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Pride and sorrow for tearful Rodriguez as Colombia exit

By Elzio Barreto

FORTALEZA Brazil (Reuters) - Colombia were not helped by the decision-making of referee Carlos Velasco Carballo, tearful playmaker James Rodriguez said after their World Cup quarter-final defeat by Brazil on Friday.

"I'm crying because we gave everything. Unfortunately, the referee didn't help much. Brazil is a good team but we gave everything so we are calm. We wanted to carry on, but we hold our heads high. Thank you Colombia," said Rodriguez, the tournament's leading scorer with six goals.

"We fulfilled all the dreams we had ... It's a shame we have to go."

Brazil, leading 2-0 after defender David Luiz's stunning 69th minute free kick, appeared to be cruising into the semi-finals.

But Colombia, who have charmed the neutrals with their attacking soccer and carefree attitude, came roaring back and scored from the penalty spot after Brazil keeper Julio Cesar brought down Carlos Bacca.

Rodriguez took the responsibility for the spot kick, netting his sixth goal of the World Cup, but there will be no more at this tournament after Brazil clung on for a 2-1 victory.

Many observers felt Rodriguez was not given sufficient protection after he was fouled repeatedly, and questioned the Spanish referee's decision to brandish a yellow card, not a red, at Cesar for the foul.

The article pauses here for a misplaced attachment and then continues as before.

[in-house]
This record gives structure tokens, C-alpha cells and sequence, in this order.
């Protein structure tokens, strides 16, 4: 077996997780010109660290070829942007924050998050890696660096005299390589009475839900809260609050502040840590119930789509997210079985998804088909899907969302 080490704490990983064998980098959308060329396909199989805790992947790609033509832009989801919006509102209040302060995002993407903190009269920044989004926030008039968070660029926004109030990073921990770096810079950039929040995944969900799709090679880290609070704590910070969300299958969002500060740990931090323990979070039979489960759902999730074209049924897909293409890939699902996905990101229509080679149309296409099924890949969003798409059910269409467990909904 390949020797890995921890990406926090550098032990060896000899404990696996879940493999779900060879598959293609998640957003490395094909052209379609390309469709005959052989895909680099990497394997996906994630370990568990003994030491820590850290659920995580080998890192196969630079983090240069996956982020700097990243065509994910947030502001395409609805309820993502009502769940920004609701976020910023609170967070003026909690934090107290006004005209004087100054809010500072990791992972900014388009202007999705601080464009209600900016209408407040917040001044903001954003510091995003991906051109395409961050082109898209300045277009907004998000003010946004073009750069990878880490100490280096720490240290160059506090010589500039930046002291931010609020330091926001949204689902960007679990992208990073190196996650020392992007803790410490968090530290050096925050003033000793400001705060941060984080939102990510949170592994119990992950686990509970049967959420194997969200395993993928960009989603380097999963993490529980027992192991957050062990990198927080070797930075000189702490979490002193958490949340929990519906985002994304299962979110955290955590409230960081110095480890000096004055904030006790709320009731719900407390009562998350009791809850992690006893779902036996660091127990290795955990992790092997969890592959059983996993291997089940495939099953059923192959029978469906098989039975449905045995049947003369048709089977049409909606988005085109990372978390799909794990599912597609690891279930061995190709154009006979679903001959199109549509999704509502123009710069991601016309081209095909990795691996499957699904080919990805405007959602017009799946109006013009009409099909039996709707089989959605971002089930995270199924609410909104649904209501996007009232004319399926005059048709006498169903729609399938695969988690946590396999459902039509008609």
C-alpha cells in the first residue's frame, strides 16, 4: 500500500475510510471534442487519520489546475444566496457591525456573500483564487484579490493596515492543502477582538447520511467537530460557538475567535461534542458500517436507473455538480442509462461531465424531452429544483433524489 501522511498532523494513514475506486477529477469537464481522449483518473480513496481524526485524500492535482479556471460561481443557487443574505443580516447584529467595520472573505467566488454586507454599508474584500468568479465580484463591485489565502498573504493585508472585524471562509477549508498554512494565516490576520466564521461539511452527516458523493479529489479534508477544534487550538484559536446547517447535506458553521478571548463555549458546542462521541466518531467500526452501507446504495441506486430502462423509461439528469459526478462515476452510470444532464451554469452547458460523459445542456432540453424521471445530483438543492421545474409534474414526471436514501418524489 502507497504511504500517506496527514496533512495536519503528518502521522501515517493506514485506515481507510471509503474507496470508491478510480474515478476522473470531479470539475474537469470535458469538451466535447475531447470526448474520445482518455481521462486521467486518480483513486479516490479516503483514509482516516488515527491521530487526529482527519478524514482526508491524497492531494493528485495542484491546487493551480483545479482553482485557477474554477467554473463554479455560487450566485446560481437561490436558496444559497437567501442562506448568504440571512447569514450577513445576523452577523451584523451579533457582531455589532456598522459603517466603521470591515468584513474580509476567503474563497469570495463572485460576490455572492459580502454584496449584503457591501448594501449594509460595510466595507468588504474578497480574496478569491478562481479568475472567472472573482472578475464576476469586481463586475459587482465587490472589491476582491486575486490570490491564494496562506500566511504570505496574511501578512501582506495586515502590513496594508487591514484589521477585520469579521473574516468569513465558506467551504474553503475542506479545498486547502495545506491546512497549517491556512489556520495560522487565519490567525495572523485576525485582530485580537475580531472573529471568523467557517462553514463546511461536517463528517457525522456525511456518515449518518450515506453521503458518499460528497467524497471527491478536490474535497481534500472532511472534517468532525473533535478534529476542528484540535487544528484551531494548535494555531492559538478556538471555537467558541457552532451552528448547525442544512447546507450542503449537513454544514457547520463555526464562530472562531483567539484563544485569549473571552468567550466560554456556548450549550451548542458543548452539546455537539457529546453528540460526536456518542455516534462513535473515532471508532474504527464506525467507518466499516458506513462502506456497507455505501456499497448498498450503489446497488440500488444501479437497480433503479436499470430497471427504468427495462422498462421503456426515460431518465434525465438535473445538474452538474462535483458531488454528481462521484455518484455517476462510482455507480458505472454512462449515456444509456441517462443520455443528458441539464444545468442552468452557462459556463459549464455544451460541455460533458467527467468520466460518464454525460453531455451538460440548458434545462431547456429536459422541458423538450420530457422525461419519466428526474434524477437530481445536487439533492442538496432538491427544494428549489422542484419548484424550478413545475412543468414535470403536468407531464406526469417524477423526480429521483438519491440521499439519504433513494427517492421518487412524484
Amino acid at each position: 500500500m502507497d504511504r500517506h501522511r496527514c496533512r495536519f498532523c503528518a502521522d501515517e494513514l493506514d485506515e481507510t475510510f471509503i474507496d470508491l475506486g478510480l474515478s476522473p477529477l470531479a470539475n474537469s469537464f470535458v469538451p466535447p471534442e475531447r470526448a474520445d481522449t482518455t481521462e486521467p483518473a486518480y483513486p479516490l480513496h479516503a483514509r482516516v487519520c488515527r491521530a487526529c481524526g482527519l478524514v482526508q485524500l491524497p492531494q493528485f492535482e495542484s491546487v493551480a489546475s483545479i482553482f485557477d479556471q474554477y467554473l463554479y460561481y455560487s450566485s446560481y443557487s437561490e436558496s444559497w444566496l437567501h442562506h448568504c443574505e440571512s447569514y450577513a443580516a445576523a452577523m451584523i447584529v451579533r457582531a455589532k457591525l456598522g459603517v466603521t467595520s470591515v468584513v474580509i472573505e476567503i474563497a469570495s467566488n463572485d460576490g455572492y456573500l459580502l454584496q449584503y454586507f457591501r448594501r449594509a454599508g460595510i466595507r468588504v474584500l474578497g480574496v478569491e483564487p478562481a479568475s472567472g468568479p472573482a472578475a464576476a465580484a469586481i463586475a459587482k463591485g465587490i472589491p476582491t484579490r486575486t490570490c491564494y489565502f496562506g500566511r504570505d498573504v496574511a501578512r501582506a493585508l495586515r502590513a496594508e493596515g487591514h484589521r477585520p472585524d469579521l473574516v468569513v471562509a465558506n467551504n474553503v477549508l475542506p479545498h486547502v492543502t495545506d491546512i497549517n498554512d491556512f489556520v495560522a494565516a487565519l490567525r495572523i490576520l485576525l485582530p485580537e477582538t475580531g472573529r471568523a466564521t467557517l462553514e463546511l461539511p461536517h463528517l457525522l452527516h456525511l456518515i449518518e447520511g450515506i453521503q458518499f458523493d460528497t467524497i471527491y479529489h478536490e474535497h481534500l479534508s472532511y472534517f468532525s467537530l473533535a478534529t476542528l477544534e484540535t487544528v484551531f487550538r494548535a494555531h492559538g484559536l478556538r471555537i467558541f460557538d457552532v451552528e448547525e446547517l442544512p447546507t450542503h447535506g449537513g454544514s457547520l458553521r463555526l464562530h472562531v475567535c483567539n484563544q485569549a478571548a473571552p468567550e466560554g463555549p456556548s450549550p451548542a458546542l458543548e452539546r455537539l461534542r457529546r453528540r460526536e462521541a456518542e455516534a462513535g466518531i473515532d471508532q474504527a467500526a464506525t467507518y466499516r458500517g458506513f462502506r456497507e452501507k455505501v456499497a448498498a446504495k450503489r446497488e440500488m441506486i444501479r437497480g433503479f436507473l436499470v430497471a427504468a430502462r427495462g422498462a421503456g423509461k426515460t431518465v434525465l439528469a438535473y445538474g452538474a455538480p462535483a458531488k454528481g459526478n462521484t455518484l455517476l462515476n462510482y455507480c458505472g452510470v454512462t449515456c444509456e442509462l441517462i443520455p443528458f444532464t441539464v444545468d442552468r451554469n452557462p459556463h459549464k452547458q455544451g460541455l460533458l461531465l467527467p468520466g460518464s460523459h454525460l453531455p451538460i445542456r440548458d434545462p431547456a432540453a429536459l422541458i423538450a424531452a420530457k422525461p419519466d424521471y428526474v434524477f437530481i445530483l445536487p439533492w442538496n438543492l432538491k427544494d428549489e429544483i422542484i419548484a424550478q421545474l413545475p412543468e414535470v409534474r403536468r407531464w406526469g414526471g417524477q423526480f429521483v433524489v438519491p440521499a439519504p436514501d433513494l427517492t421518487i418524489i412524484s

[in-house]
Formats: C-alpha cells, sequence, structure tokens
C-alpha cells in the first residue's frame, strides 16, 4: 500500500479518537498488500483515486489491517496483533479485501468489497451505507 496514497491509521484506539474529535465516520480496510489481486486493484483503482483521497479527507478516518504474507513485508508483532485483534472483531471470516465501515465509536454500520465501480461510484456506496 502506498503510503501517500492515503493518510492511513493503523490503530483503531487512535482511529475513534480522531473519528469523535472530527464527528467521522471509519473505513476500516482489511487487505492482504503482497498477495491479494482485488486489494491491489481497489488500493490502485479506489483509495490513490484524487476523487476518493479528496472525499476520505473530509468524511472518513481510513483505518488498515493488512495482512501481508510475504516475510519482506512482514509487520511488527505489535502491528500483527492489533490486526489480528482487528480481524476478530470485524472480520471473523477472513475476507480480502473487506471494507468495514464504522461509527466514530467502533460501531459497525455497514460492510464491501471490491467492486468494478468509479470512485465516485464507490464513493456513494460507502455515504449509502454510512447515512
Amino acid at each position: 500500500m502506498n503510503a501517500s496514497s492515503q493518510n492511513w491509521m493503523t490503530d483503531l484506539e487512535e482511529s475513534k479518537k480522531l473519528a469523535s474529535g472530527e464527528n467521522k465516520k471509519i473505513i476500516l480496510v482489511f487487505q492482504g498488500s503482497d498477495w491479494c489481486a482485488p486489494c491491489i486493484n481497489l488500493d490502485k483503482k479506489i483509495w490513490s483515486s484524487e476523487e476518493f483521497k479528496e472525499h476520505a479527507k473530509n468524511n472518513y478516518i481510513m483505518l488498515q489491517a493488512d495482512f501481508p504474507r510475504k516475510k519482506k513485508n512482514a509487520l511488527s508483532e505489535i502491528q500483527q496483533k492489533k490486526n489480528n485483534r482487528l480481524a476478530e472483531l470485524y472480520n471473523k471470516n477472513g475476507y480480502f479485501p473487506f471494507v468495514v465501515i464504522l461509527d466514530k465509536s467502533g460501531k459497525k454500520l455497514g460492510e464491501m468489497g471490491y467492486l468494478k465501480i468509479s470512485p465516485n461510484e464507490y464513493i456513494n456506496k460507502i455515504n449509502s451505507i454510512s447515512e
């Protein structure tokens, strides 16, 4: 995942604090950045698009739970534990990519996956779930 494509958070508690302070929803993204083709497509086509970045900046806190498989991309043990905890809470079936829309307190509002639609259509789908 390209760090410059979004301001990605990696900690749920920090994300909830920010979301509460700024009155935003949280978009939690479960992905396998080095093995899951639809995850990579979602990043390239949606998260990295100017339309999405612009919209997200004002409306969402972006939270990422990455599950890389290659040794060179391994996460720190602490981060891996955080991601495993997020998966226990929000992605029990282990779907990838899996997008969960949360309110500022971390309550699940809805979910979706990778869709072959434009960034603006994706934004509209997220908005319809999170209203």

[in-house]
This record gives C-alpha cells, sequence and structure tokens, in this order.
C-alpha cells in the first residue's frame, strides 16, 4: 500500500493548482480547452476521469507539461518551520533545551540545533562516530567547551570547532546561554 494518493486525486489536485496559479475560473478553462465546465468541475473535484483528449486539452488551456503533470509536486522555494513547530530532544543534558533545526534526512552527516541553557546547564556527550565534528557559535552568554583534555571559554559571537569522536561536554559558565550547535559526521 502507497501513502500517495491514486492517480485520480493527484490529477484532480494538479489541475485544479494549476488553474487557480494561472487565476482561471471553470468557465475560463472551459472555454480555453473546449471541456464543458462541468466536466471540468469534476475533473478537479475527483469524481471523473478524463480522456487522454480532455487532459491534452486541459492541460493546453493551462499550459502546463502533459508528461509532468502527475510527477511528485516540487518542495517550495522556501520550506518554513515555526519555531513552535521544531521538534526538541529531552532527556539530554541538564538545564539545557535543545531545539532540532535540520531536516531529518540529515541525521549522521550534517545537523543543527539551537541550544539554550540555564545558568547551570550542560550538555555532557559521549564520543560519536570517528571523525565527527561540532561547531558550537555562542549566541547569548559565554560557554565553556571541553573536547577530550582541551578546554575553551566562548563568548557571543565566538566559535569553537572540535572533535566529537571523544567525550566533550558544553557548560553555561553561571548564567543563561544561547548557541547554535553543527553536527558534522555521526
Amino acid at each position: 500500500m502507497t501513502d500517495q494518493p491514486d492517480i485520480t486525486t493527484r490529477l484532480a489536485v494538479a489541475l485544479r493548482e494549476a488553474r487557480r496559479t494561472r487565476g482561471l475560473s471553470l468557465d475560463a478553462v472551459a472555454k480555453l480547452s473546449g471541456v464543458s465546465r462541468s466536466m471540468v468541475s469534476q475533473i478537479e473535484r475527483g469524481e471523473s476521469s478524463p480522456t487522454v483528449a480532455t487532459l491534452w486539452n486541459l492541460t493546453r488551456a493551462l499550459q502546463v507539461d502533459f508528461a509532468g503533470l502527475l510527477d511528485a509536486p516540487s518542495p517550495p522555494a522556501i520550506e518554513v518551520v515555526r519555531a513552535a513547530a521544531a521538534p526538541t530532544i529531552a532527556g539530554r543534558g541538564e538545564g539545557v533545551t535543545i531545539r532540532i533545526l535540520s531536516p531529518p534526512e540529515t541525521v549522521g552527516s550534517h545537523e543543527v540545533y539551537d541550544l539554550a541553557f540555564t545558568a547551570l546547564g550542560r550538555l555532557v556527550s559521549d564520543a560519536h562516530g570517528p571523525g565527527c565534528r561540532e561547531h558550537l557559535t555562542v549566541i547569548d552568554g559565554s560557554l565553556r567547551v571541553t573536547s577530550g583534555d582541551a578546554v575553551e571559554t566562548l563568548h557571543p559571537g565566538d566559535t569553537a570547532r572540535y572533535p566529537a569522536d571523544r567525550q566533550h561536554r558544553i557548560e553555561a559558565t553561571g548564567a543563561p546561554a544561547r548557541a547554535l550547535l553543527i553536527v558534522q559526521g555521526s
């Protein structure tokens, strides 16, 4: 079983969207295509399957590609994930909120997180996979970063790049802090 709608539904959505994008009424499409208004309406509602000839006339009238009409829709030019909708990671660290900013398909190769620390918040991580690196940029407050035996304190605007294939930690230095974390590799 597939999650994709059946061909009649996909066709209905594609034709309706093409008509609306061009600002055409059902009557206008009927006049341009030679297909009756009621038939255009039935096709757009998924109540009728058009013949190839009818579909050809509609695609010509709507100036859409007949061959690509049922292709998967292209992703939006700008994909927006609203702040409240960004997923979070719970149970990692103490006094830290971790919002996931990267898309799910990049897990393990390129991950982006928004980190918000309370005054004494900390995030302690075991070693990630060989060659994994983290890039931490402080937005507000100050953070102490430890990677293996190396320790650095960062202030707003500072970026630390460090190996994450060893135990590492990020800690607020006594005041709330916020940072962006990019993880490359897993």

Veteran Colombia captain Mario Yepes also had a goal disallowed for offside in the 66th minute, and Rodriguez was shown a yellow card shortly afterwards.

"THANK YOU COLOMBIA"

Rodriguez, the poster boy of the World Cup who has eclipsed even home favorite Neymar, was inconsolable after the game. But once he had calmed down, he paid tribute to the support back home.

"Thank you Colombia, because you always had faith," he said. "Unfortunately we stop here, but we wanted to carry on. We're sad but we also have to feel proud because we left our skin out there."

Rodriguez became one of only 12 players to score in five consecutive World Cup matches, according to FIFA, and only two have made it six in a row.

Colombia coach Jose Pekerman said he had tried to comfort his inspirational midfielder after the game.

"I tried to calm him down, because personally he deserves huge congratulations," the Argentine told reporters. "He is to be commended, because ... we enjoyed the way he plays and no doubt he will show it to us in the future."

Pekerman said a key to Brazil's victory was the early goal, when captain Thiago Silva bundled the ball into the net from a corner in the seventh minute.

"It was a quick goal, and that is always key," he said. "Brazil had the moment. Colombia slightly lost that sense of play that it had shown so far. We wanted to find a quick equalizer, and that destabilized our usual style of play."

He also felt that the high level of intensity detracted from the soccer in a hard-fought, and sometimes niggly Latin American clash.

"Brazil needed the victory, we aspired always to achieve that victory, and in every play there was a lot of intensity and that sort of interrupted the game," Pekerman told a news conference. "We lost the fluidity of the game because of that."

Brazil meet Germany in their semi-final on Tuesday in Belo Horizonte.

(Additional reporting by Luis-Jaime Acosta in Bogota; Writing by Mike Collett-White; editing by Justin Palmer)

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